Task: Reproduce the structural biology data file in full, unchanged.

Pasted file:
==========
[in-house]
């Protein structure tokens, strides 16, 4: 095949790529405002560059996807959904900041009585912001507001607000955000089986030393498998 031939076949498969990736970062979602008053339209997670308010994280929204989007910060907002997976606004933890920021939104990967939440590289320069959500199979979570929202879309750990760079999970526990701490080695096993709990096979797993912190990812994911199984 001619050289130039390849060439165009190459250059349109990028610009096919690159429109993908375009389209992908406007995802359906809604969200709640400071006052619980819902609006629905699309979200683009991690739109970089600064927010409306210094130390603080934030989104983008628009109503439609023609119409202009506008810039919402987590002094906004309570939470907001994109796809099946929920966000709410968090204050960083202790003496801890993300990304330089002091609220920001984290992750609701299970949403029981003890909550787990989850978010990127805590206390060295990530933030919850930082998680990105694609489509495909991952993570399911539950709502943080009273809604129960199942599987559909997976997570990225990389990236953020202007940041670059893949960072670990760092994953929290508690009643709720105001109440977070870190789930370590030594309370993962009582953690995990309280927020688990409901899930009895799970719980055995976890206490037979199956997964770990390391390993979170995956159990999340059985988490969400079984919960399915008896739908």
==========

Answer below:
[in-house]
């Protein structure tokens, strides 16, 4: 095949790529405002560059996807959904900041009585912001507001607000955000089986030393498998 031939076949498969990736970062979602008053339209997670308010994280929204989007910060907002997976606004933890920021939104990967939440590289320069959500199979979570929202879309750990760079999970526990701490080695096993709990096979797993912190990812994911199984 001619050289130039390849060439165009190459250059349109990028610009096919690159429109993908375009389209992908406007995802359906809604969200709640400071006052619980819902609006629905699309979200683009991690739109970089600064927010409306210094130390603080934030989104983008628009109503439609023609119409202009506008810039919402987590002094906004309570939470907001994109796809099946929920966000709410968090204050960083202790003496801890993300990304330089002091609220920001984290992750609701299970949403029981003890909550787990989850978010990127805590206390060295990530933030919850930082998680990105694609489509495909991952993570399911539950709502943080009273809604129960199942599987559909997976997570990225990389990236953020202007940041670059893949960072670990760092994953929290508690009643709720105001109440977070870190789930370590030594309370993962009582953690995990309280927020688990409901899930009895799970719980055995976890206490037979199956997964770990390391390993979170995956159990999340059985988490969400079984919960399915008896739908």